Australian house prices have fallen for the first time since the start of the COVID-19 pandemic, new data shows.
PropTrack’s latest Home Price Index, released today, also shows that the Canberra housing market has dipped, marking the first fall in three years.
Price growth has slowed rapidly right across the country and regional areas, which have experienced a boom in recent years, were largely flat in May.
PropTrack economist Paul Ryan said the national decline followed the first hike in interest rates by the Reserve Bank at the beginning of the month.
Slowing house price growth throughout much of 2022 was likely fuelled by growing expectations that the cash rate would rise – and rise sharply.
“However, it also follows the third-fastest period of property market growth in Australia’s history, with prices up 14% in the year to May and 35% since March 2020,” Mr Ryan said.
“Prices adjusted quickly to the reduction in borrowing costs as the pandemic shocked the economy and interest rates fell to their lowest level on record. Growth looks to remain subdued as uncertainty around borrowing costs is resolved.
“And to some extent, the 35% growth in home prices since mid-2020 could not continue indefinitely.”
National house prices have fallen for the first time since the COVID-19 pandemic. Picture: Getty
But some markets are bucking the slowing trend, with Brisbane and Adelaide continuing to see solid growth in May, Mr Ryan said.
Dwelling prices in the Queensland capital rose 0.35% last month, now up 25.92% over the past 12 months, the Home Price Index shows.
“Parts of Brisbane, particularly peripheral parts of the city, feature prominently in the highest growth regions over the past year across the nation,” Mr Ryan said.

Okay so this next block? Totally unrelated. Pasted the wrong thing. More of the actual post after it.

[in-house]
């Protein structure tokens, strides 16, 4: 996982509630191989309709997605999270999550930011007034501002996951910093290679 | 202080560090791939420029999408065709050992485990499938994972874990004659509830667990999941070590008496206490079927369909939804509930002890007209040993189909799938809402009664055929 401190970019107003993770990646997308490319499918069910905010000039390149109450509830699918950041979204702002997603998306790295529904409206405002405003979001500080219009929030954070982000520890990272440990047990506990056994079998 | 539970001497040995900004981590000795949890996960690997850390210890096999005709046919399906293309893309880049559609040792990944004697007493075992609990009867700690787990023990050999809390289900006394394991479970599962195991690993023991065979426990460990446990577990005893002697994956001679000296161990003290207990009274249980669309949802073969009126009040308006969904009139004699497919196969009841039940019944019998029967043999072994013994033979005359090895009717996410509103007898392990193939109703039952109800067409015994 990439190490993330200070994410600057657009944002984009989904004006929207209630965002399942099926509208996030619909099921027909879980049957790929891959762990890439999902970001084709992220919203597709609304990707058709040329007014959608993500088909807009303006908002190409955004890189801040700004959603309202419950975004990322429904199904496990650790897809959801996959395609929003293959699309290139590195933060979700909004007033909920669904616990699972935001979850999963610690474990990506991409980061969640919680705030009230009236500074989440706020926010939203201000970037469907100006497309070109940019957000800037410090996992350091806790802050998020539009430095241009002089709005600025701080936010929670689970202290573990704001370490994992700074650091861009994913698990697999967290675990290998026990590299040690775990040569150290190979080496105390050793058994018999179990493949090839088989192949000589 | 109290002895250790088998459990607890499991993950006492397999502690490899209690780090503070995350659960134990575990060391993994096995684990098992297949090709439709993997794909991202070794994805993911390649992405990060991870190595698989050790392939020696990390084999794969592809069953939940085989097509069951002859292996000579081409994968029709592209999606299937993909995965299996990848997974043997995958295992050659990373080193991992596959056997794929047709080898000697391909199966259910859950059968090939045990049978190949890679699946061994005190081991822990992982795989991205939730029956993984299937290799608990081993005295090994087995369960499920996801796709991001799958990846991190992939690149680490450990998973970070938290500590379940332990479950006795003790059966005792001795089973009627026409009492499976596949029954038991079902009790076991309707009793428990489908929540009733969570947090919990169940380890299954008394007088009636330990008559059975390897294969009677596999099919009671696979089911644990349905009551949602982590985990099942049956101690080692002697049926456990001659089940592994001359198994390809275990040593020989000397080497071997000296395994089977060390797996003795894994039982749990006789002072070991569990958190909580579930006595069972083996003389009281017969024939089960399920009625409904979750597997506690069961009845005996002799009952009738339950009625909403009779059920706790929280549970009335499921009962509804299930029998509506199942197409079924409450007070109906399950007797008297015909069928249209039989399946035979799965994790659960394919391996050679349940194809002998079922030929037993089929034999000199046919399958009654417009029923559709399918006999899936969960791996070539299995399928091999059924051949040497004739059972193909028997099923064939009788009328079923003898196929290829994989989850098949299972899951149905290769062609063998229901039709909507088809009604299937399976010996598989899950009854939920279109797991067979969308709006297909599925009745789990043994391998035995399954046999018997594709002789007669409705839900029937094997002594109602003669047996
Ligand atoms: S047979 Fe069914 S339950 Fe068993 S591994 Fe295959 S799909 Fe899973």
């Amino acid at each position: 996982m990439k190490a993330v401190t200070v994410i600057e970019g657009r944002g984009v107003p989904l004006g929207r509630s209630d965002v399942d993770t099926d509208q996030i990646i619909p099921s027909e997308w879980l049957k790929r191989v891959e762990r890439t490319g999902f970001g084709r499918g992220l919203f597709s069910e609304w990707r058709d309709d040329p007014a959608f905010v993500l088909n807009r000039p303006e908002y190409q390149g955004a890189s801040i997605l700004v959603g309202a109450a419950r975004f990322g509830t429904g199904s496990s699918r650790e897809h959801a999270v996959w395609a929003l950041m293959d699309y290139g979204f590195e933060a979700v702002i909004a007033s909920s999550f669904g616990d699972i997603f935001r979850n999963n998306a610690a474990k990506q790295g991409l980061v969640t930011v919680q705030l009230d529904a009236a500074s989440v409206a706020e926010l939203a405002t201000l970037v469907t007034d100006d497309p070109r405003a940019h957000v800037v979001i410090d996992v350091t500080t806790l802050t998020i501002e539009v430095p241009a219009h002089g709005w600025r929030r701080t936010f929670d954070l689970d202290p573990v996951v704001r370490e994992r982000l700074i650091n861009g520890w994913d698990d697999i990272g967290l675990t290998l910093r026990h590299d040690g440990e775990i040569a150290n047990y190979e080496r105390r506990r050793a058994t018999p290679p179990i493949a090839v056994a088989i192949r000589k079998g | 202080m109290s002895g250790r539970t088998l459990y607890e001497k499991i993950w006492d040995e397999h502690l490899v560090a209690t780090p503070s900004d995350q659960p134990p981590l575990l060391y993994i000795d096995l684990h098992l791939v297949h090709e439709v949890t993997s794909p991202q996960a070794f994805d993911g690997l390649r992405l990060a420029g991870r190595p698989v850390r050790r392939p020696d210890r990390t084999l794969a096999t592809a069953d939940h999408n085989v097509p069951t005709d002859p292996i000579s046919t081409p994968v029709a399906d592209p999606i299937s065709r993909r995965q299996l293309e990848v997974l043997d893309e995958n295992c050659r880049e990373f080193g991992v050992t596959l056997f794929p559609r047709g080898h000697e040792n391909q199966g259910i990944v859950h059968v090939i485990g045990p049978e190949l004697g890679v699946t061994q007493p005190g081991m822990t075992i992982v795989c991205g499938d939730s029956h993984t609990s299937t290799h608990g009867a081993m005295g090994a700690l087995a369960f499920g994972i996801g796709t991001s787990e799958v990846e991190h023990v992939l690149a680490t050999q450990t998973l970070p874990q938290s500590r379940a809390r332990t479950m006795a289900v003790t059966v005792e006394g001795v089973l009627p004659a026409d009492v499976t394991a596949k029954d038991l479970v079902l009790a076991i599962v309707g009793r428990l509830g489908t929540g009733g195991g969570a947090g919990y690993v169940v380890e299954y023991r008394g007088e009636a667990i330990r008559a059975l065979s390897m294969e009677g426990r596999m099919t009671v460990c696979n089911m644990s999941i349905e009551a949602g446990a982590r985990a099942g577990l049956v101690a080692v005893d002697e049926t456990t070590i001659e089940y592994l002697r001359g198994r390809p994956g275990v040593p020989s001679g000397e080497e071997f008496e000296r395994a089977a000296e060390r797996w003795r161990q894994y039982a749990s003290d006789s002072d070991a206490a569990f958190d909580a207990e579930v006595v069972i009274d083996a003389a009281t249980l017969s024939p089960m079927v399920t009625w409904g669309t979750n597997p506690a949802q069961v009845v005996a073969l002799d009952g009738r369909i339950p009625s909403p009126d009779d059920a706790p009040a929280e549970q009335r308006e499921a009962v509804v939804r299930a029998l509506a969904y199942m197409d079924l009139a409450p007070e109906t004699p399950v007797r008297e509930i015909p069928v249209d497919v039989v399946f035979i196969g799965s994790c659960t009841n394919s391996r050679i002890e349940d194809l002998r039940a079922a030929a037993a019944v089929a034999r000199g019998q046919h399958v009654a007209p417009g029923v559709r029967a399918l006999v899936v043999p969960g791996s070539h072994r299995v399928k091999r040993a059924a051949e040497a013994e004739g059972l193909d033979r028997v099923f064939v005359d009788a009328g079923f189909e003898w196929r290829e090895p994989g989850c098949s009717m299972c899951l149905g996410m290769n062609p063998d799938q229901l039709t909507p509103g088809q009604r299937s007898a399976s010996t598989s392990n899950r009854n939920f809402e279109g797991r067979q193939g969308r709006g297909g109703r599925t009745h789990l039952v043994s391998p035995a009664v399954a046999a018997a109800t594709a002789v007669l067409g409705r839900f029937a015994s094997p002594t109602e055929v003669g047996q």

Brisbane continues to buck the price slowdown trend. Picture: Getty
In the South Australian capital, home prices also rose 0.58% in May, up 24.24% annually.
“Brisbane and Adelaide are likely to continue to outperform – they have the appeal of city living with larger homes and lower prices,” he said.
Some smaller capitals also saw a modest uplift in home prices, with Perth rising 0.19% and Darwin up 0.05% in May.
Broadly, prices were flat in regional areas in May, representing the “sharpest slowdown and the slowest monthly result in regional Australia” in three years, he said.
“Nevertheless, regional areas continue to outperform capital cities and have benefited from relative affordability and preference shifts towards lifestyle locations and larger homes following the pandemic.”
Over the past 12 months, home prices soared by 21% in regional areas, compared to 12% across the capital cities, he pointed out.
Homebuyer interest in some regional pockets remains especially strong.
“The strength in regional areas has been particularly evident in New South Wales, Queensland, and Tasmania, where growth has been around 23% outside the capitals over the past year.”
Mr Ryan expects regional markets to continue outperforming capitals throughout 2022, as the lure of a quieter life with more room to move – coupled with more affordable homes – remains strong.
“A clear two-speed housing market continues, with affordable, lifestyle regions of Brisbane, Adelaide, regional NSW, Queensland, and Tasmania continuing to see solid growth, with flat or declining prices elsewhere.”
Adelaide’s market is also performing strongly. Picture: Getty.
The outlook for markets remains somewhat uncertain, with the speed of official interest rate hikes yet to be seen, and wages growth stubbornly flat.
At the same time, a boom in property investor activity and the imminent resumption of Australia’s migration program, is likely to benefit major cities.
“Preference shifts since the pandemic have also made both inner-city locations and apartments relatively cheap, which comprise the types of homes investors and recent immigrants often prefer,” Mr Ryan said.
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